Sea Breeze: Forgotten cocktails and Dreams remembered

Big day today. To celebrate the end of the school holidays, we’re taking the kids to get flu vaccinations.

Who says parenting can’t be fun?

And with that impending shot in arm, I think we can call the longest summer in living memory (and beyond, this month was Sydney’s hottest April in nearly 160 years) to have come to a close down here. Yes, it was only 15 days ago that I was swimming in the Pacific Ocean (ok, there was swearing involved as the chill of the water momentarily knocked the breath out of me, but it was swimming), but I’m calling it.

Summer is over.

Release the sheepskin slippers!

To mark the end of the season, last night we mixed up a round of Sea Breezes, a pretty and tangy mix of vodka, cranberry juice and grapefruit juice that sits on the IBA’s list of Contemporary Classics.

The Sea Breeze predates its more famous cranberry cousin, the Cosmopolitan (which we covered HERE), by many decades. It seems to have started life in the 1920s life as a gin and grenadine cocktail until being hijacked by Ocean Spray marketers in the 1950s as they tried to build their business. Vodka also made its big move on the USA in the 1950s and that’s when the Sea Breeze abandoned its gin roots.

You’ll be unsurprised to hear that I think this cocktail would be better with gin, but the Sea Breeze has moved into first place as my favourite pink cocktail.

Cool Ellen
Looks like a Cosmo (exactly), tastes better and no self-loathing aftertaste

I hadn’t had one in nearly two decades, the last time being at my ill-considered first wedding, the event that proved once and for all that a great wedding is not necessarily a sign of success to come.

The Sea Breeze is one of those illusive cocktails that you can mix up in a batch without suffering too much. As with all batch cocktails, your problem will be keeping it cold. Ice will melt and dilute the cocktail, but back in 2001, when my soon-to-be-now-ex-father-in-law mixed a mass batch in a plastic garbage bin (it was new and clean, but this story does serve to prove the point that my friend Carla made to me; a party is like a sausage, it’s better if you don’t see it being pulled together, just enjoy the finished product), none of us knew as much about cocktails as we do now and everyone thought it was t’riffic.

Plus, it matched my pink dress which was another GOOD THING about that day.

Whatever hue you’re wearing, the Sea Breeze can join the Pimms Cup and Sangria as pretty drinks you can make in a jug and still serve with your head held high.

(Note: You cannot serve a martini this way. Always worth reinforcing that.)

Fast forward nearly 17 years, one of my highlights of the summer just gone was lying with husband no 2 (aka The Good One) and a dear friend of nearly 20 years’ on the lawns of Taronga Zoo overlooking Sydney Harbour as the sun set, drinking fairly crappy sparkling wine out of plastic glasses at a Cloud Control concert.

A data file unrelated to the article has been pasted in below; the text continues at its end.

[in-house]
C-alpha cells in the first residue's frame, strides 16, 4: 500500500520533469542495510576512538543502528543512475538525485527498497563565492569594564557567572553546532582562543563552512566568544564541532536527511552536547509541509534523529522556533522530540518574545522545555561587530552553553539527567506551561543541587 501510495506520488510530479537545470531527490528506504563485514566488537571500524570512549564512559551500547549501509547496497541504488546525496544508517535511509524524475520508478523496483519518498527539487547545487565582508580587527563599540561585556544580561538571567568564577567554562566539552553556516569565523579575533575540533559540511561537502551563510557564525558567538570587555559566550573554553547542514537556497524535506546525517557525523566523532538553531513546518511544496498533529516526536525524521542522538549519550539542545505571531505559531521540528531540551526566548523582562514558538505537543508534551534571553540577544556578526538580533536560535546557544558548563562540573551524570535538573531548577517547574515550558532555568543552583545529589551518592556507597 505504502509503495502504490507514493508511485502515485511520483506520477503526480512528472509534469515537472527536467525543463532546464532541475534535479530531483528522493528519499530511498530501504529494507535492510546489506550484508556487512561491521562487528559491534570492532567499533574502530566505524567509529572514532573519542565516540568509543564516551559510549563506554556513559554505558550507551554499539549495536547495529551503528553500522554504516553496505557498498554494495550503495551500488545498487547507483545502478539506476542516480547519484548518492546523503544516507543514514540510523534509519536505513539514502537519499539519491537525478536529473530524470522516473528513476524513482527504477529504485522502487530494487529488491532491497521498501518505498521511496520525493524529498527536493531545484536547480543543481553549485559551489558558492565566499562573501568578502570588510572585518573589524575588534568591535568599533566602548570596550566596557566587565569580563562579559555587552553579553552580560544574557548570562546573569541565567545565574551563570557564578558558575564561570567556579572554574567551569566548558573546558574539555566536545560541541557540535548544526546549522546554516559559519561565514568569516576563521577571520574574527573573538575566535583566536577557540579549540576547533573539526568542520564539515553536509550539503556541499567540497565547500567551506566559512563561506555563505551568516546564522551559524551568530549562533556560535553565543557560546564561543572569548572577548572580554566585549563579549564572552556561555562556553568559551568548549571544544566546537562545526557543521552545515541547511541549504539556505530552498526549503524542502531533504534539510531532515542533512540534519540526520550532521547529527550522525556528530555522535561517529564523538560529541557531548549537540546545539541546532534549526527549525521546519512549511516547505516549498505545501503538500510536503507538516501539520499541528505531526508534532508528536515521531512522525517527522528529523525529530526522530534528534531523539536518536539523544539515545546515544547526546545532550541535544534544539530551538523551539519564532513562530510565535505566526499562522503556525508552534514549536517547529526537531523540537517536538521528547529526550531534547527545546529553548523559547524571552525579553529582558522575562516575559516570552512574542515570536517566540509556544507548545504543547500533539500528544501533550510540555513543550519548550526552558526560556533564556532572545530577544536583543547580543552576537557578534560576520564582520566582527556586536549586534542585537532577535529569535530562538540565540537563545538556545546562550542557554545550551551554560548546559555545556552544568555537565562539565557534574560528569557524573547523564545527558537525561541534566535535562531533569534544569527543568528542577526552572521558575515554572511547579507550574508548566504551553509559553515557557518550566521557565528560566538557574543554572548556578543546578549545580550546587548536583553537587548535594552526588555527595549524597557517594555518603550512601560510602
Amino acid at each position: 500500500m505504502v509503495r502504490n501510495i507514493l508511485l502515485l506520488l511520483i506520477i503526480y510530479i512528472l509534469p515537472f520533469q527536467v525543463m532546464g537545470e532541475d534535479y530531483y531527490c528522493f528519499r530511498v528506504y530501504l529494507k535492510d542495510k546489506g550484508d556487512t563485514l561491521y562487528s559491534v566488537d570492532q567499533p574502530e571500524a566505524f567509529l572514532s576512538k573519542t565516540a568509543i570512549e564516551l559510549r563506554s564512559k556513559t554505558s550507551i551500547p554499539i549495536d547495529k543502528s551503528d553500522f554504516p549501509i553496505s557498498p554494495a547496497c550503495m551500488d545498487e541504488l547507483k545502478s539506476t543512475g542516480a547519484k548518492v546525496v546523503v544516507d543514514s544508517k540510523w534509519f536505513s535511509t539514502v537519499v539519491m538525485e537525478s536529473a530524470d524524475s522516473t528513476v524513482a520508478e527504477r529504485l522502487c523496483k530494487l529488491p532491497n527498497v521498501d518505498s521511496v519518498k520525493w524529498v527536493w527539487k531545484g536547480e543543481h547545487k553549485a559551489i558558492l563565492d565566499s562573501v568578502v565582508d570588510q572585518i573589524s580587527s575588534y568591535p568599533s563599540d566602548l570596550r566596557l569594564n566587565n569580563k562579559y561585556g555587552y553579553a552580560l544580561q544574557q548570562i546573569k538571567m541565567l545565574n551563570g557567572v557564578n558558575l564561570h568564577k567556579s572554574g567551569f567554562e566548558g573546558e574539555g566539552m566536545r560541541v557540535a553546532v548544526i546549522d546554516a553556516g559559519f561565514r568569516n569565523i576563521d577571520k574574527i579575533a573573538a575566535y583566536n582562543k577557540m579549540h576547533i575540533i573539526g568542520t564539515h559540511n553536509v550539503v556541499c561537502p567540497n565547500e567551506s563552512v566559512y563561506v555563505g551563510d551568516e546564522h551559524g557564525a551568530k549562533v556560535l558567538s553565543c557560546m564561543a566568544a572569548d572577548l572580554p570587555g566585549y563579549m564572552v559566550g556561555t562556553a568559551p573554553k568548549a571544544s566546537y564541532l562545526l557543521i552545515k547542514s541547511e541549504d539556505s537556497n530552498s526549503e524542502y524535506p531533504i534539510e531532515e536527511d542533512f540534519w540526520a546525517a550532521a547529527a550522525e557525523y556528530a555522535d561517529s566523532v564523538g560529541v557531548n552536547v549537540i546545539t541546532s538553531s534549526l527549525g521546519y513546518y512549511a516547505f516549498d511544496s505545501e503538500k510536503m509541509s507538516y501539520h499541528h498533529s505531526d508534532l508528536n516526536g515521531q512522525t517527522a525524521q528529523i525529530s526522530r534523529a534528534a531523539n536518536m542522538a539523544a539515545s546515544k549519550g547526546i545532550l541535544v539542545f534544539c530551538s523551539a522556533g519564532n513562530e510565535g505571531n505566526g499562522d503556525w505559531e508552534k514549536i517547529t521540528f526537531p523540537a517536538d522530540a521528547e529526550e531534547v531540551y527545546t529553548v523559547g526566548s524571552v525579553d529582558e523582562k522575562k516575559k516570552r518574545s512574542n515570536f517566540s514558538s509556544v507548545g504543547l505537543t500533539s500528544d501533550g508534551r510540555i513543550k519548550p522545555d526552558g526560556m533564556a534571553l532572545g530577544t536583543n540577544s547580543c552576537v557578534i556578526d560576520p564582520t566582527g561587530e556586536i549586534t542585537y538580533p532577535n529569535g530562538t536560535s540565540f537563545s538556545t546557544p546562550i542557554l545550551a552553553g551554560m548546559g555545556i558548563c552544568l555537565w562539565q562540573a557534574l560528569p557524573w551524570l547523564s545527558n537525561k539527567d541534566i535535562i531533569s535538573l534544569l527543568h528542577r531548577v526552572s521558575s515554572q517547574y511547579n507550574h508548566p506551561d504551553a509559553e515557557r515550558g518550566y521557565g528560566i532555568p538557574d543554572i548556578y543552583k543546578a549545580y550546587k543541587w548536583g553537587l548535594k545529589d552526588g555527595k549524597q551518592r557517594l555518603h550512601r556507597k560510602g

Taronga glass

It was already magic, and then they played The Cranberries’ Dream in a tribute to Dolores O’Riordan who had died suddenly the month before.

I had thought that I’d recorded a few moments of it on my phone, but it appears that there may have been something in my eye and I only snapped still shots.

But take my word for it, it was sublime.

I hadn’t thought much about The Cranberries in years, but their music was very important to me in my 20s, especially around the time that I started seeing the guy who I eventually married (and soon after divorced) and I’ve bundled a bunch of these memories together as belonging to another, less happy, part of my life.

They were up in the attic, with my Sony Discman, my Beverly Hills 90210 Annual and the Floppy Disks that contained the research for my 1991 Honours thesis. Stuff that one could argue may have outlived its useful purpose in my life and could possibly be chucked out.

(Except the 90210 Annual. There’s moving on and then there’s just historical vandalism).

But that night, what a gift. Extracting The Cranberries from the 1990s and forwarding to me for repurposing.

Which I have.

So as this Summer finally closes, having lingered long into the Autumn I’ve been hoping for, I’m reclaiming some of my history. The Cranberries and the Sea Breeze – which finally gives a perfect use for the countless grapefruit our tree throws off each year – are both back onto higher rotation and becoming part of new memories.

I hope Dolores would have approved of that.



D-Day for Angel Face shakers

Less than a week until Easter and my children are going through the annual ritual of exposing my complete inadequacy in explaining the basics of Christianity. Seriously though, no one knows what Easter Monday is, do they?

But I do know how to match a cocktail to a holiday and this week, would like to introduce you to my new friend, Angel Face, which due to alphabetical determination, you’ll find sitting almost at the top of the list of The Unforgettables in the IBA list of Official Cocktails.